The Details Matter

Admittedly, I haven’t thrown the quarterly plan completely out the window. Instead of a plan, however, I make a quarterly sketch. It contains broad ideas of what I’d like to accomplish. But the details really take shape at the monthly level.

My monthly planning process is twofold: reflection and action. First, reflection because it’s important to look back in order to move forward.

I pull up my past month’s plan on my computer and assess how I did:

  • What went well.
  • What could have gone better.
  • What I’ll do differently in the month head.
  • Any noticeable trouble spots or knowledge gaps.

This is an informal process. The point is simply to take an honest look at what happened during the past month.

However, I do type out my responses. It helps me solidify my thoughts. It also underscores the seriousness of the process. Instead of casually thinking about the past month, I’m taking the time and putting in the effort to write out coherent answers.

Then, I make my plan for the month ahead. There are many ways you can go about making a monthly plan. I’ve used different approaches, depending on what I’m trying to achieve.

One way is to have one main objective. For example, say you want to build out the backend of a project with Node.

Then, create a handful of sub-goals that’ll help you reach it. Think backwards, and ask yourself this question: "what are three or four things that'll help me reach this main objective?"

Keeping with the same example, your sub-goals may be specific projects you want to complete and the concepts you need to learn.

These sub-goals are specific, and they’re incredibly important to have. They’ll help you reach your main objective. They’ll also be a means of measuring your progress at the end of the month.

Monthly planning is fantastic for longer term goals. Yet it’s equally important to create weekly and daily plans: they’re essential to help you chip away at your larger goals and to ensure that you’re on track.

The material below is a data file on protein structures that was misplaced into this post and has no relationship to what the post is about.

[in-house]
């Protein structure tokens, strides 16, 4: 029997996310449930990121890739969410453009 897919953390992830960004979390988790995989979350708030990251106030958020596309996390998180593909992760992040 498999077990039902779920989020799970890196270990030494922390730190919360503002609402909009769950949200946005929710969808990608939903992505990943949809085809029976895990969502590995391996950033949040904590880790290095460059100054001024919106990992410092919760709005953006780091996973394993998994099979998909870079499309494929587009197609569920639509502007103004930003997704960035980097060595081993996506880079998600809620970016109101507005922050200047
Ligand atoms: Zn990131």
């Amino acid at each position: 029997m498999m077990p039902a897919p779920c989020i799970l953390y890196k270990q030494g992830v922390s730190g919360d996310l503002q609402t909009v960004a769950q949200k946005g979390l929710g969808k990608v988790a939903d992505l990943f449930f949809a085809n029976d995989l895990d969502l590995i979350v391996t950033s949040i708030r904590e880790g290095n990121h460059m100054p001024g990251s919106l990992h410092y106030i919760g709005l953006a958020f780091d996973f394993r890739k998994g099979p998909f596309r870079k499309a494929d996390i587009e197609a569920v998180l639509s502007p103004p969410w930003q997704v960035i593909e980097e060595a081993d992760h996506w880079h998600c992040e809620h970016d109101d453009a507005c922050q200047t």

Make It a Reality

My weekly planning takes place on Sundays. I head to my standing desk, open Evernote, and evaluate my programming progress at the weekly level. First, I reflect on what went well during the past week and areas of improvement.

Then, I identify my goals for the week ahead. I ask myself: “what do I want to get done by the end of the week?” I pull up my monthly plan as I think through the answer.

This weekly assessment brings awareness of what I did during the past week and what I want to do in the week that follows. The when and how I'm going to do it comes to light when I create a daily plan.

I end my day the same way: by creating a plan for the day ahead. So on Thursday evening I create a plan for Friday. I allocate a block of time for each task I need to complete. For example, from 6:30-8 - solve ‘x’ problem.

Monthly planning gets the main goal into place. The weekly and daily planning help to make it a reality.

The Outcomes You Want

The older I get, the more I realize how important it is to have specific, concrete plans. Otherwise, goals fall through the cracks. Specific plans help to enable the outcomes we want.

At the same time, a specific, concrete plan keeps your programming journey focused on yourself. A monthly plan is a constant reminder of what you're doing, the progress you're making, and how you're getting better. The focus is on your outcomes, which helps evade the “comparison game” that’s so common in life and in programming.

So, as we round out 2020, I can assure you of one thing: on Sunday, December 27, I’ll be creating my monthly plan for January 2021. I hope you’ll do the same.